Tag Archives: grande

Piracy Trial Between Record Labels and ISP Grande Postponed

Post Syndicated from Ernesto original https://torrentfreak.com/piracy-trial-between-record-labels-and-isp-grande-postponed-200306/

The “repeat infringer” issue remains a hot topic in US courts after rightsholders filed lawsuits against several ISPs.

These Internet providers are accused of not doing enough to stop copyright infringers on their networks, even after receiving multiple ‘copyright infringement’ notifications.

Last December, one case resulted in a guilty verdict against Cox. Following a jury trial, the company was ordered to pay a billion dollars in damages to a group of major record labels.

Following the verdict, many of the labels shifted their focus to the next target, ISP Grande Communications. This case was scheduled to go to trial last week but, at the last minute, it was postponed until September.

This decision came after the court advised both parties that it only had time for a six-day trial, as opposed to the ten days originally requested. Both the defendant and plaintiffs argued that considering the extensiveness of the case, this was not enough, so they filed a request for a delay.

“The Parties do not believe that six days is an adequate amount of time to try this case. Accordingly, the Parties request that the Court continue the trial setting and reset it at a time that allows for ten trial days,” Grande and the record companies informed the court.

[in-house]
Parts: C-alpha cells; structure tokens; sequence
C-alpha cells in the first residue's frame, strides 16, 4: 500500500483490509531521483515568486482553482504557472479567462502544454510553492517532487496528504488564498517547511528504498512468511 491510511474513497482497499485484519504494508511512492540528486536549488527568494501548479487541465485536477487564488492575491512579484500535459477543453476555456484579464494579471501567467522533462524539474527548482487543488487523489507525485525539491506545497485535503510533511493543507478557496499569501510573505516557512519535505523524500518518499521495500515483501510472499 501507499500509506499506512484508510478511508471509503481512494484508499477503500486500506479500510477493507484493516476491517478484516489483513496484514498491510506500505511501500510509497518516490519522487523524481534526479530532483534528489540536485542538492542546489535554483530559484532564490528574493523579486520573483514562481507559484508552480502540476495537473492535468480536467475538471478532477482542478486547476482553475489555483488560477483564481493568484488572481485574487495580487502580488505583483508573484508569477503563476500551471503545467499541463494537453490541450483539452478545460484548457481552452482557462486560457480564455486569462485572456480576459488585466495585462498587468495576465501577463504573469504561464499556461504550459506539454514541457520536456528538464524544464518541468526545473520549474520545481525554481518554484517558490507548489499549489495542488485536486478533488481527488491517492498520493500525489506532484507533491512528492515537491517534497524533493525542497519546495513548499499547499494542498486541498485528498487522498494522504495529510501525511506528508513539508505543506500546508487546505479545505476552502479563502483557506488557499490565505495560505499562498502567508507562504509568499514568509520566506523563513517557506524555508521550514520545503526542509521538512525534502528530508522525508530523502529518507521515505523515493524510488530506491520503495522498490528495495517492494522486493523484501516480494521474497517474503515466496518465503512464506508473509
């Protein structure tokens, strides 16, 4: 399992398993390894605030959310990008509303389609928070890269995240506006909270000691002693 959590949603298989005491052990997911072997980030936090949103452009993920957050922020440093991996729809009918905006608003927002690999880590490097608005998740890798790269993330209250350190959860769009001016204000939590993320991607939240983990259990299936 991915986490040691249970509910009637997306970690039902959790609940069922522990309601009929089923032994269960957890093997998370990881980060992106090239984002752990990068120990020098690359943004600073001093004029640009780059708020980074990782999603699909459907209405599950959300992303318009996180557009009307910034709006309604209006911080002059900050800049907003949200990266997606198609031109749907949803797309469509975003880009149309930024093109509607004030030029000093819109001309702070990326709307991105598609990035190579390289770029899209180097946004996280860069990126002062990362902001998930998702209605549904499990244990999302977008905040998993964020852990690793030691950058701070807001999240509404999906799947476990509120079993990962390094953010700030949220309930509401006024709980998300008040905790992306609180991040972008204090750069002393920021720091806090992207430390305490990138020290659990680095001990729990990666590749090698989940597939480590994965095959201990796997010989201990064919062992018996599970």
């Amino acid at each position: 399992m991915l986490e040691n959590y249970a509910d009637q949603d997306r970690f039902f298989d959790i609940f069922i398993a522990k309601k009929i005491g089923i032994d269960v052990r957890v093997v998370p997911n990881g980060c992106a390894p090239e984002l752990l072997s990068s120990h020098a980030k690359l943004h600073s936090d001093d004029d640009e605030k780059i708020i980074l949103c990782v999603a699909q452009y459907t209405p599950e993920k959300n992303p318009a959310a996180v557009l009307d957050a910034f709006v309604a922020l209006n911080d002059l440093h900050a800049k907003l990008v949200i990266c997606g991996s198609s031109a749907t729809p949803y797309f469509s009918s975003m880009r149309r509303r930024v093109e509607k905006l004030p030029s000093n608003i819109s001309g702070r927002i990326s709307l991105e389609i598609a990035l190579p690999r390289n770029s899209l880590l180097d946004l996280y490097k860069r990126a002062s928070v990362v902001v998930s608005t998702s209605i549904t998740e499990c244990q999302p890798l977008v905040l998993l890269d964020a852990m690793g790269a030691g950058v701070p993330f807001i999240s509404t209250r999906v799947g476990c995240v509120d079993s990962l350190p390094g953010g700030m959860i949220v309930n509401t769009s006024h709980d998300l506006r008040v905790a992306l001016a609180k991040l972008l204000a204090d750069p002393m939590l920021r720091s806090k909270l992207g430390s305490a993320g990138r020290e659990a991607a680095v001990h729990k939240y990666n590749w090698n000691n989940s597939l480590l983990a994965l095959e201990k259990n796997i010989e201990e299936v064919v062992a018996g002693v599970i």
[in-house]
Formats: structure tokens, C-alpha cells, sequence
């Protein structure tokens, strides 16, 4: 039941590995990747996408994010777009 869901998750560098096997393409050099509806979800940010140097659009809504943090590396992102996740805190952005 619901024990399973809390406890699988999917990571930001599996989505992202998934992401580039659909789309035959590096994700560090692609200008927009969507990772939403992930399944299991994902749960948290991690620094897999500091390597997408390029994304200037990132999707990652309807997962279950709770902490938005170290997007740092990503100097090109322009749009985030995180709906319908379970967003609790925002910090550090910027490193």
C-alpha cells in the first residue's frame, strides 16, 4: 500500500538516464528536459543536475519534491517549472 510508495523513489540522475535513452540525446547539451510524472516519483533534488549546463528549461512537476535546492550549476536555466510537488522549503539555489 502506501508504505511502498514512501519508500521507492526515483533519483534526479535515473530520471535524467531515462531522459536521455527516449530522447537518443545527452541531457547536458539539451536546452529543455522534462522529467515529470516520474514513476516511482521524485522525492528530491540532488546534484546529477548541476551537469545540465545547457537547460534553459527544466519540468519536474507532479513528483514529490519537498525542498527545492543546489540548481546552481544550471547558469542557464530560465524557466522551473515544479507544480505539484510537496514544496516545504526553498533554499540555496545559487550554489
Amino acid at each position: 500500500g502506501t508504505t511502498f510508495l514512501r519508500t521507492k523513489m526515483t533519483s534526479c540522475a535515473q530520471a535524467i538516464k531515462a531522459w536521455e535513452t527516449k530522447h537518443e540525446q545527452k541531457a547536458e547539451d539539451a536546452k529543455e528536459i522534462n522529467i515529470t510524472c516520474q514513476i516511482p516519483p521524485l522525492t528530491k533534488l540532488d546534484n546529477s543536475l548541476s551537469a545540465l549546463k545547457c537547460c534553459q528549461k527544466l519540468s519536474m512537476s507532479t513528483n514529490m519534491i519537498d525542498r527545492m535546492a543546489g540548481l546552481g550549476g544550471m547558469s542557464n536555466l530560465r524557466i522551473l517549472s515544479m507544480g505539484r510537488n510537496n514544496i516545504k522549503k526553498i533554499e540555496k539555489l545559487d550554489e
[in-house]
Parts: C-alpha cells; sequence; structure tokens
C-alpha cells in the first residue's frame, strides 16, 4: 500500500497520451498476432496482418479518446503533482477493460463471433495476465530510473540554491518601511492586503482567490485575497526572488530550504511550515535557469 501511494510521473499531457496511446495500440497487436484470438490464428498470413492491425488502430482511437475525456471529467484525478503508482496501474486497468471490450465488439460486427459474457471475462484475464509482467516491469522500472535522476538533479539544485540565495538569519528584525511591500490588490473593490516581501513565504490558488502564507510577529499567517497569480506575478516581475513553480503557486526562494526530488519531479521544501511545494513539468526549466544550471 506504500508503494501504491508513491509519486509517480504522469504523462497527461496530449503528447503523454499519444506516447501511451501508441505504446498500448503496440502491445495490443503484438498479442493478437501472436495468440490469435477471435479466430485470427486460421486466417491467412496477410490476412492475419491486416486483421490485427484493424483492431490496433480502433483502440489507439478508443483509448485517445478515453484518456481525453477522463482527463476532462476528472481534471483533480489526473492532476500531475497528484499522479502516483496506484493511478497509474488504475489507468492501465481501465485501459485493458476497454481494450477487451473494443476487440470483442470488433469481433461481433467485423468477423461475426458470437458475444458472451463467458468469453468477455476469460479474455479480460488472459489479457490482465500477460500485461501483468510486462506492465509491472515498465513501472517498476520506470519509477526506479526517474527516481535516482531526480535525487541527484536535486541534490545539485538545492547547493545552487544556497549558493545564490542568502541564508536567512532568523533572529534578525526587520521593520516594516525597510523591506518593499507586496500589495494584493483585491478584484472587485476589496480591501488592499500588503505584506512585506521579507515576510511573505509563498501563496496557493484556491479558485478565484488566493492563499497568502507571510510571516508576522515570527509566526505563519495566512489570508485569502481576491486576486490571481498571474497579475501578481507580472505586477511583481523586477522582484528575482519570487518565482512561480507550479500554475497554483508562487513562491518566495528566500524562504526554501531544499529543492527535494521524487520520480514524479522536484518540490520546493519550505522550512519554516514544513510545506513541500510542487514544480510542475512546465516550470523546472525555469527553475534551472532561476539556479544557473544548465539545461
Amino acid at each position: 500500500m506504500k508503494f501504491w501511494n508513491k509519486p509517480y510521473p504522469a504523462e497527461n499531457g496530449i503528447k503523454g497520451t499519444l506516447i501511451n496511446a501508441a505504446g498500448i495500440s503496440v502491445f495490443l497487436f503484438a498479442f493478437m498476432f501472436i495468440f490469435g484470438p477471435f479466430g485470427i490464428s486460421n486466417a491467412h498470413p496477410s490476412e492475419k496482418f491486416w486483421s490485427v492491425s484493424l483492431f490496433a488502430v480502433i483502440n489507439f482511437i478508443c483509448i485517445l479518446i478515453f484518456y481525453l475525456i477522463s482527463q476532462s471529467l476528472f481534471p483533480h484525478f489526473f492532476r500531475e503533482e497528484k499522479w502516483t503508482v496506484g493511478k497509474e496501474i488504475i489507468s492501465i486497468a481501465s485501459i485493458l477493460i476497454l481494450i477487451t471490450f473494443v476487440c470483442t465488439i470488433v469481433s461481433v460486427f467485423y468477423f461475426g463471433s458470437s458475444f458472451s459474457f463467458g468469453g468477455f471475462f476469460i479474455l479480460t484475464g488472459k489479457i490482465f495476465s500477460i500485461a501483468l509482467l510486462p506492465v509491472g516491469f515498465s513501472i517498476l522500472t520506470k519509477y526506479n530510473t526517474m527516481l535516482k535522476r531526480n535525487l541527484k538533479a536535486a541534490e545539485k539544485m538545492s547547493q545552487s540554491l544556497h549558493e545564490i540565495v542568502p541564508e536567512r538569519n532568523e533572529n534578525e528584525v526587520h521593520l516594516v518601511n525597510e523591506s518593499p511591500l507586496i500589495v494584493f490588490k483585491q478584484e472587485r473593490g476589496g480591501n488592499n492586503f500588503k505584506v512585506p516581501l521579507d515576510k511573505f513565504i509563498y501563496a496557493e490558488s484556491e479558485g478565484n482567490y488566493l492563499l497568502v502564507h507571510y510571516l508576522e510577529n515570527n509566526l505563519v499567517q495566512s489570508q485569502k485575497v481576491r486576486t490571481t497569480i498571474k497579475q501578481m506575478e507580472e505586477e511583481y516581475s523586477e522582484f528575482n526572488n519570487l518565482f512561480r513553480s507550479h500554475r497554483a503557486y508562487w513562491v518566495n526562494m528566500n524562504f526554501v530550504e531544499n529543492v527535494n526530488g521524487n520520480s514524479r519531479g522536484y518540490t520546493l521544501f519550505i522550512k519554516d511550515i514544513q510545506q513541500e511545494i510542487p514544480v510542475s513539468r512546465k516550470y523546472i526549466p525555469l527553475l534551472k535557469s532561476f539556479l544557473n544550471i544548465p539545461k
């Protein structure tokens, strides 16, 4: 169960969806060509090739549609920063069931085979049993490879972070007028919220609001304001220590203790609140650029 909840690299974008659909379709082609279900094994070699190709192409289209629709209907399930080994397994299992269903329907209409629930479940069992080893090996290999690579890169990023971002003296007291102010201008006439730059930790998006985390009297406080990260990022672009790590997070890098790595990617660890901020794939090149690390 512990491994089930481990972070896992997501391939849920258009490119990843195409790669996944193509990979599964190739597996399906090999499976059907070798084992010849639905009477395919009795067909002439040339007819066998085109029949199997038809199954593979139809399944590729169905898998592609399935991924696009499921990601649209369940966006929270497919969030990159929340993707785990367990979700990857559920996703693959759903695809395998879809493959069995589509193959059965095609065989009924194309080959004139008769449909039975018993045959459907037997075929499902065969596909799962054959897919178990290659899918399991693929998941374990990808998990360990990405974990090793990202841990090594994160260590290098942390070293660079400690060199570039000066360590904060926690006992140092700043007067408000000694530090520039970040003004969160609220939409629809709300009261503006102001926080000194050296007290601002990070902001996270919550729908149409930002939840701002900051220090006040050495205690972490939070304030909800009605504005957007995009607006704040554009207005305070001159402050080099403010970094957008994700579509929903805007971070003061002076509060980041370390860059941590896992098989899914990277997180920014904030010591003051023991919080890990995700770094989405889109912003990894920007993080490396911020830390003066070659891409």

Last week U.S. District Judge David Ezra granted the request. This means that the case will be postponed for several months, with the new trial taking place in September.

The extra time will also allow both parties to resolve some of their outstanding differences. Both sides submitted several motions to exclude information from the trial and they hope to narrow these requests in the coming months.

In addition, jury selection has also been postponed. This means that the record labels must wait a bit longer before they can ask potential trial jurors if they read TorrentFreak.

Drom: TF, for the latest news on copyright battles, torrent sites and more. We also have an annual VPN review.

ISP Questions Rightscorp’s Credibility and Objectivity Ahead of Piracy Trial

Post Syndicated from Ernesto original https://torrentfreak.com/isp-questions-rightscorps-credibility-and-objectivity-ahead-of-piracy-trial-200218/

A group of major record labels is running a legal campaign against Internet providers which they accuse of not doing enough to deter persistent copyright infringers.